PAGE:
• Tue
  • Sep 23, 2014
  • Updated: 4:37am
LifestyleFamily & Education

Soft, flexible shoes are key for toddlers

PUBLISHED : Tuesday, 19 November, 2013, 8:42am
UPDATED : Tuesday, 19 November, 2013, 8:42am

As heart-meltingly cute as they are, doctors say tiny sneakers and sandals are not the best way for a toddler to start toddling. So when should a baby start wearing shoes? And what kind?

"It's a really common question and you hear completely opposite suggestions. Some say to buy the rigid soles, others say that children should go barefoot," says paediatrician Laura Jana.

While one older school of thought held that rigid high-topped shoes helped keep a child's foot in position and offered stability, doctors now agree that less is more when it comes to footwear in the first few years.

"After they start walking, you want them either barefoot or in the most flexible shoe possible so their muscles can develop properly. Flexibility is the most important issue as they are developing their arch," says podiatrist Jane Andersen.

The bones in a baby's feet are soft and don't finish hardening until about five years of age, although feet keep growing into their teenage years. In theory, constricting soft feet with rigid shoes could prevent bones from developing properly, she says.

Stiff soles can also make walking difficult for beginners because their feet are heavier than they would be used to, making trips and slips more likely.

Andersen says before baby starts walking, bare feet or socks are best, though shoes can be worn for decoration, warmth or to help keep the socks on.

There's no harm done when shoes encase dangling feet, as long as they are not too tight, uncomfortable or have straps pinching their flesh.

Once infants start taking steps, going barefoot is still best because they learn to walk and balance better when they can use their toes to grip, Jana says.

To keep feet clean, warm and protected from the minefield of hazards that might be trodden on, try socks with non-slip rubber grips on the bottom.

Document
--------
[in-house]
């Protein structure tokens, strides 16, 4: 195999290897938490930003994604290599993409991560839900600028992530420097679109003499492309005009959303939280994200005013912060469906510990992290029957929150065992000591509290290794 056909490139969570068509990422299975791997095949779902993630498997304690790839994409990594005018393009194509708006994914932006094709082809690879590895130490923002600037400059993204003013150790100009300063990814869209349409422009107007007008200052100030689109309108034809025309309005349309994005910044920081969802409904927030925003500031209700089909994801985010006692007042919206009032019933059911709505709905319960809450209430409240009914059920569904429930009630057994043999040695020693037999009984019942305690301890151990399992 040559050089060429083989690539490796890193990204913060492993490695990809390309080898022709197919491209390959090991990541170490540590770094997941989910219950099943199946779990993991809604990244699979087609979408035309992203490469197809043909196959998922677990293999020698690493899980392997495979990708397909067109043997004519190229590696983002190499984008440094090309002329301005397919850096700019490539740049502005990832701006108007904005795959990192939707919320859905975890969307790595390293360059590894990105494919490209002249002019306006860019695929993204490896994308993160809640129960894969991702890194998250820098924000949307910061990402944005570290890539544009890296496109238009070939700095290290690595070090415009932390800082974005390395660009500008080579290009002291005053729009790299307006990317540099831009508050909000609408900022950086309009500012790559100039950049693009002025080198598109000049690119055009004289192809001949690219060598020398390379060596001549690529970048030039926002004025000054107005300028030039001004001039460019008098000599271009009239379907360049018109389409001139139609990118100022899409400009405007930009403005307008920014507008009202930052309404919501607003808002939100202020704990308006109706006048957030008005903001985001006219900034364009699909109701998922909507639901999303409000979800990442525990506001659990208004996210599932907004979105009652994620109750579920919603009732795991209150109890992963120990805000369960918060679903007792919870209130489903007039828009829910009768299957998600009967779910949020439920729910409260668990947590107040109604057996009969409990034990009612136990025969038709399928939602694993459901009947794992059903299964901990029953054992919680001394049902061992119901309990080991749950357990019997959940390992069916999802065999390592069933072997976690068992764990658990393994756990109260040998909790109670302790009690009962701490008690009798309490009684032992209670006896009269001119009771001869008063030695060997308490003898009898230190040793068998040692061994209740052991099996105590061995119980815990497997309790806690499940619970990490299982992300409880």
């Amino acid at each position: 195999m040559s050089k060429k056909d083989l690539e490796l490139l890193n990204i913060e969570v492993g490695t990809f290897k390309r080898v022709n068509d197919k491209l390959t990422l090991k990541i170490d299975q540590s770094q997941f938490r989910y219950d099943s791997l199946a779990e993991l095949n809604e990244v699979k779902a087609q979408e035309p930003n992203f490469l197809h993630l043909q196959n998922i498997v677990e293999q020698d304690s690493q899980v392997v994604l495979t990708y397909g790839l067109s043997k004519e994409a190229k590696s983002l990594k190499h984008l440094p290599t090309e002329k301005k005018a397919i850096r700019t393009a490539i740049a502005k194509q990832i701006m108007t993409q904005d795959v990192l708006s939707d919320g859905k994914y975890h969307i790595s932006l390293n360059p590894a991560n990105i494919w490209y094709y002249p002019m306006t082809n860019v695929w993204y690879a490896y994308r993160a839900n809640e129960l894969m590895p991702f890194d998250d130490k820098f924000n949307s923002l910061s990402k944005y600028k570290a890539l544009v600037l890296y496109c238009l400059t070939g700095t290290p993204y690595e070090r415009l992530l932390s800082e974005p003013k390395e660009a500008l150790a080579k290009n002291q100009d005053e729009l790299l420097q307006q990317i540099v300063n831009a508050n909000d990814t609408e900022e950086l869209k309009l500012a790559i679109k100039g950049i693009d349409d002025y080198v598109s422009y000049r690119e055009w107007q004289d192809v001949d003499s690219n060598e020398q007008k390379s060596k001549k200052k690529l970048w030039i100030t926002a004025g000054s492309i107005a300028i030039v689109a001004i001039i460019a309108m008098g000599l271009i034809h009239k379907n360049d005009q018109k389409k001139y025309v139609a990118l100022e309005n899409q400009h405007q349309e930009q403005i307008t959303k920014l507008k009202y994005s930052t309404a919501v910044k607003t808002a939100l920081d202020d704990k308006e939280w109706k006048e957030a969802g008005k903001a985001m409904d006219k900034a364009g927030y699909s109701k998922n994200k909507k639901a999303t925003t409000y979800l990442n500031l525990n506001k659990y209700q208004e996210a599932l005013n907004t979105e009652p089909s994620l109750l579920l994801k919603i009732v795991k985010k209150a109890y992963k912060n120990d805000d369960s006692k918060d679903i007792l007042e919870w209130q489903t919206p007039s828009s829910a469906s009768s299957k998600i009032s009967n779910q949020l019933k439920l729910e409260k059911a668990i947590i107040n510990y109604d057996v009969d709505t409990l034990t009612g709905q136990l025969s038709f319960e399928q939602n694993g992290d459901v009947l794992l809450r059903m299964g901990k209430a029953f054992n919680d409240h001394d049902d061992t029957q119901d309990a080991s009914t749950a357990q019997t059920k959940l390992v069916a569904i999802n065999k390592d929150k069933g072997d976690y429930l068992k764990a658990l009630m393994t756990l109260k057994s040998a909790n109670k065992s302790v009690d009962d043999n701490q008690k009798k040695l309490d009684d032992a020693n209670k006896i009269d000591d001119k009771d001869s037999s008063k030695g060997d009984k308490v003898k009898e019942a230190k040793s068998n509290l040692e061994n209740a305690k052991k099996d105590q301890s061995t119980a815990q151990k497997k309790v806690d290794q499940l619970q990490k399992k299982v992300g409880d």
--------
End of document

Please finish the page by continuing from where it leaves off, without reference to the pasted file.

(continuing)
When children start tottering around outside and need more protection than socks can provide, choose flexible shoes that you can bend in half and twist, Andersen says. Rubber soles are better than leather ones because they provide more grip.

Aim for soft materials for the upper part of the shoe so that the foot bends easily and the material doesn't cut into the skin. Closed-toe shoes are best because children tend to drag their toes and might scratch them in open-toed shoes.

Andersen says aim for footwear manufacturers that emphasise healthy foot development and do thorough fittings. But not everyone can afford to buy new shoes every six months and if that's the case, bend and twist the shoes before you buy them.

"They're not necessarily going to be wearing them that long, so I certainly wouldn't go all out and buy the big fancy whatever," says Jana, a mother of three. She says the most important thing is to ensure your child is comfortable.

"The only thing I warn people about is that children who are just learning to walk aren't terribly verbal. So you may not know why the child is upset but it turns out the shoe is too tight or rubbing, or they have a blister."

At four or five years old, children can start wearing shoes with more support, Andersen says. The same guidelines apply for children who are pigeon-toed or have other foot deformities, although if parents are concerned they should see a podiatrist to determine if special accommodations are needed. Conditions like club feet require physician attention and sometimes casting and surgery.

 

SHOE-BUYING TIPS

Andersen also has some additional advice for parents shopping for baby shoes that are the right size and fit.

  • Don't share or hand down baby shoes, especially ones that were worn every day. Shoes need to be broken in to fit each child's foot.
  • To get the size right,go shopping for shoes towards the end of the day when the child's feet are a little swollen.
  • Make sure your child runs around the shoe shop and likes the shoes for their comfort, not just their looks. If you see grimaces or complaints, steer clear.
  • To get the right fit, select a pair of shoes that has a little less than your thumb's width of room at the toe. Once your child's toe approaches the end, it's time to buy a new pair.

McClatchy-Tribune

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